I am often asked whether ending violence against women is possible given the pervasiveness and persistence of these crimes. My answer is yes. It is possible. But we can only do it together. We are all responsible and it is time for leaders to fulfill the promises made to women.
Today, looking towards Sunday's International Day to End Violence against Women, I call on all leaders: Take a stand to end violence against women and girls.
Last year I launched the 16-step policy agenda. Today, I urge all Heads of State and Government to end the scourge of violence that affects every society by participating in an exciting global initiative to showcase national commitments to end violence against women and girls.
The first step has been taken: the silence has been broken. Today at least 125 countries outlaw domestic violence and there is a large body of legislation on violence against women and girls. There is international agreement on the way forward as articulated in the Beijing Platform for Action. One hundred and eighty-seven countries have ratified the Convention on the Elimination of All Forms of Discrimination against Women. Knowledge on the root causes of violence has increased, and women, men and young people continue to mobilize in huge numbers against violence. There are countless organizations whose members work tirelessly to support survivors and, in many countries, policy-makers have taken decisive action. But it is not enough.
We all must do better to protect women and prevent this pervasive human rights violation. Governments and leaders must lead by example. Now is the time for governments to translate international promises into concrete national action.
We hope to see new and improved laws and national action plans that provide for safe houses, free hotline services and free health and legal aid to survivors. We count on education programmes that teach human rights, equality and mutual respect, and inspire young people to take leadership on ending violence against women and girls. We need increasing numbers of women in politics, law enforcement, and peacekeeping forces. We need equal economic opportunities and decent jobs for women.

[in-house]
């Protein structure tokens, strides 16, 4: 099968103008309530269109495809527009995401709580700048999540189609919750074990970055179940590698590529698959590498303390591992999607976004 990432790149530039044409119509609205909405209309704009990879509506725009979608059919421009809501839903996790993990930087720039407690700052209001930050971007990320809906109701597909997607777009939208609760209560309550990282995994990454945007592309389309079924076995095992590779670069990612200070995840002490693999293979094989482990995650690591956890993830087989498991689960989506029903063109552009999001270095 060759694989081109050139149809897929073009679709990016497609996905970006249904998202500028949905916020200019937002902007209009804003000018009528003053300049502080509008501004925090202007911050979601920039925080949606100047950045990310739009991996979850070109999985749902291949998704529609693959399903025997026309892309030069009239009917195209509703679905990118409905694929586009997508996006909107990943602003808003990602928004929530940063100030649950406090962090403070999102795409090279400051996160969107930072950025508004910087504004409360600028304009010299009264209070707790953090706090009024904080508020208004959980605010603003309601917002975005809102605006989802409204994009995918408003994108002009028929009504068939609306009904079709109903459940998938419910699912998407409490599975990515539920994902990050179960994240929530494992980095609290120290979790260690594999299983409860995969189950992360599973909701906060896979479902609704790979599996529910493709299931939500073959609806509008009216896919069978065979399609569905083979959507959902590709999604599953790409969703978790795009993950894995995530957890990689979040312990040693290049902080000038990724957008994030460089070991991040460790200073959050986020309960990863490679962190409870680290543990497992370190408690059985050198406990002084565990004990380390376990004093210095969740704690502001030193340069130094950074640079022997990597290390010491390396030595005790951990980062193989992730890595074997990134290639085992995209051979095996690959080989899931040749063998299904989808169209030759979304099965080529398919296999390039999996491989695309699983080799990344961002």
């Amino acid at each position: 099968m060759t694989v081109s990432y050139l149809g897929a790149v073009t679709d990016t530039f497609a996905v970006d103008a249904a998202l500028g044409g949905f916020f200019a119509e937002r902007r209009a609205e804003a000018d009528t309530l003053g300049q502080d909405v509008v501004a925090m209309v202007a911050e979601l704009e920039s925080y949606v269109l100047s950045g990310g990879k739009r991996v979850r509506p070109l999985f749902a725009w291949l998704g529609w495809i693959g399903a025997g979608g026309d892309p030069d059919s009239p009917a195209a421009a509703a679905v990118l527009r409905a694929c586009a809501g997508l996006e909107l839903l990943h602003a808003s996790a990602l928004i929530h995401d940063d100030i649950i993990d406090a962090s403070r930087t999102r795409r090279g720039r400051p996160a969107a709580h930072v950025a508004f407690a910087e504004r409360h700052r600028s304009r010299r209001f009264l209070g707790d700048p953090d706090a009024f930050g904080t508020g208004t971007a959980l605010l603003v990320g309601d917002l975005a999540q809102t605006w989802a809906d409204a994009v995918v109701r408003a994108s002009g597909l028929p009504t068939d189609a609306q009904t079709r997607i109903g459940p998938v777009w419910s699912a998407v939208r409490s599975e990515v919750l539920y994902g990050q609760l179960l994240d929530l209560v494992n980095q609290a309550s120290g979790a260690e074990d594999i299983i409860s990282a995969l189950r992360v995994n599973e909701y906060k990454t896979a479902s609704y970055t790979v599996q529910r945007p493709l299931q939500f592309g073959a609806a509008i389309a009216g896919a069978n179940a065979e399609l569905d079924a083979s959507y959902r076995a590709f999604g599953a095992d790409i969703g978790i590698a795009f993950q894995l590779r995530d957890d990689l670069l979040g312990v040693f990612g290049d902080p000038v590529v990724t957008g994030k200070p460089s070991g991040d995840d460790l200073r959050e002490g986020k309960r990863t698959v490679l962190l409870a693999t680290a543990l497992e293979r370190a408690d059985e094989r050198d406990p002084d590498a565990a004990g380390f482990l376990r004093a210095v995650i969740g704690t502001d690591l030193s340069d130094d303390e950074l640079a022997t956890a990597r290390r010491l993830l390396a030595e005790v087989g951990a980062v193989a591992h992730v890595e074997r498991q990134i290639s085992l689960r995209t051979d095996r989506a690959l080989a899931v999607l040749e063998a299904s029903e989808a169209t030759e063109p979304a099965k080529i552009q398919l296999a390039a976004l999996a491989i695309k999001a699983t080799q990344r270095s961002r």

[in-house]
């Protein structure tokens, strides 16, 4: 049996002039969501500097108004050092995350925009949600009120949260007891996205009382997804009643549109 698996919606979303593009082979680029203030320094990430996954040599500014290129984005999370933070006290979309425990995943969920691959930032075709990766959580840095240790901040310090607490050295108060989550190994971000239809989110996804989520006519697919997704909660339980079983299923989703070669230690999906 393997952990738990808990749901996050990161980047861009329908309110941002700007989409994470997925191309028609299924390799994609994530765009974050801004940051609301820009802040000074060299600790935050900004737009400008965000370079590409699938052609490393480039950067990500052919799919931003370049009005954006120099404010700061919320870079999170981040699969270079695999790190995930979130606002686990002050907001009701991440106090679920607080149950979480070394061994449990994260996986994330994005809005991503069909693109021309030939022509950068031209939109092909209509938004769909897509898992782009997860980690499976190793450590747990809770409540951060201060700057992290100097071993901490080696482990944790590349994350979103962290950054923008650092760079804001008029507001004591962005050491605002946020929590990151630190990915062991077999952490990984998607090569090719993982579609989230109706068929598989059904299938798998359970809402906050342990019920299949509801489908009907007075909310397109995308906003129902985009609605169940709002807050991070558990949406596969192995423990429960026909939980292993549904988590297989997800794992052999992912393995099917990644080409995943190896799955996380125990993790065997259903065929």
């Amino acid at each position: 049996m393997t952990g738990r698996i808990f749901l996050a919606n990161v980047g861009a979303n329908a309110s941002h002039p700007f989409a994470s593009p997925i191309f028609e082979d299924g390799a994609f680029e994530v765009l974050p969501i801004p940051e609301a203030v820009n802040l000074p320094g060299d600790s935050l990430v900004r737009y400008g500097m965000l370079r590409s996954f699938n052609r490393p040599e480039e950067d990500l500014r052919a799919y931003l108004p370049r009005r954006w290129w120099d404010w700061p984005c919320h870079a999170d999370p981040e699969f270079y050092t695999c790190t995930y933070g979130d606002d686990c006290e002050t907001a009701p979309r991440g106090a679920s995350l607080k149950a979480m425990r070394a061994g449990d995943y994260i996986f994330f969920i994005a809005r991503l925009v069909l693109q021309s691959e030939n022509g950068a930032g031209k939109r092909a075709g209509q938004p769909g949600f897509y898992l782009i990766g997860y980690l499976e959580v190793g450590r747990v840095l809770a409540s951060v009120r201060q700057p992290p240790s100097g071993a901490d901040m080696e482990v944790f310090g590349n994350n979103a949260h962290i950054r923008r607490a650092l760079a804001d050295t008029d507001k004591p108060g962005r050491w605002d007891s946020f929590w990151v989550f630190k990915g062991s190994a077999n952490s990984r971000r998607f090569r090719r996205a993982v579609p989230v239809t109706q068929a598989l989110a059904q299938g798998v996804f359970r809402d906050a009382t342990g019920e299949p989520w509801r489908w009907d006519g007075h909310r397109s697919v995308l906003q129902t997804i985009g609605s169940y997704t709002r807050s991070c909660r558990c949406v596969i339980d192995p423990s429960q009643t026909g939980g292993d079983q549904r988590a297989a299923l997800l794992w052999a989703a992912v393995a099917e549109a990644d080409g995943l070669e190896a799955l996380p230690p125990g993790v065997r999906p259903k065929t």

All of these actions require decisive and courageous leaders. Next March, leaders from governments and civil society will come together at the UN Commission on the Status of Women to agree on action to prevent and respond effectively to violence against women. Expectations are high, and they should be. In some countries, up to 7 in 10 women will be beaten, raped, abused, or mutilated in their lifetimes. A crisis of such proportions deserves nothing less than the highest attention of world leaders. There can be no peace, no progress, when women live under the fear of violence.
Today violence against women is increasingly recognized for what it is: a threat to democracy, a barrier to lasting peace, a burden on national economies, and an appalling human rights violation. As more and more people believe that violence against women is neither acceptable nor inevitable, as more and more perpetrators are punished, the change to end violence against women grows deeper and stronger.
This is not just a women's issue, this is a responsibility for all of us. This violence is an outrage and it must be stopped. Time has run out for complacency or excuses. Let us show the will, the determination and let us mobilise greater resources to end what is a scourge of humanity, violence against women.
Yes, it is possible.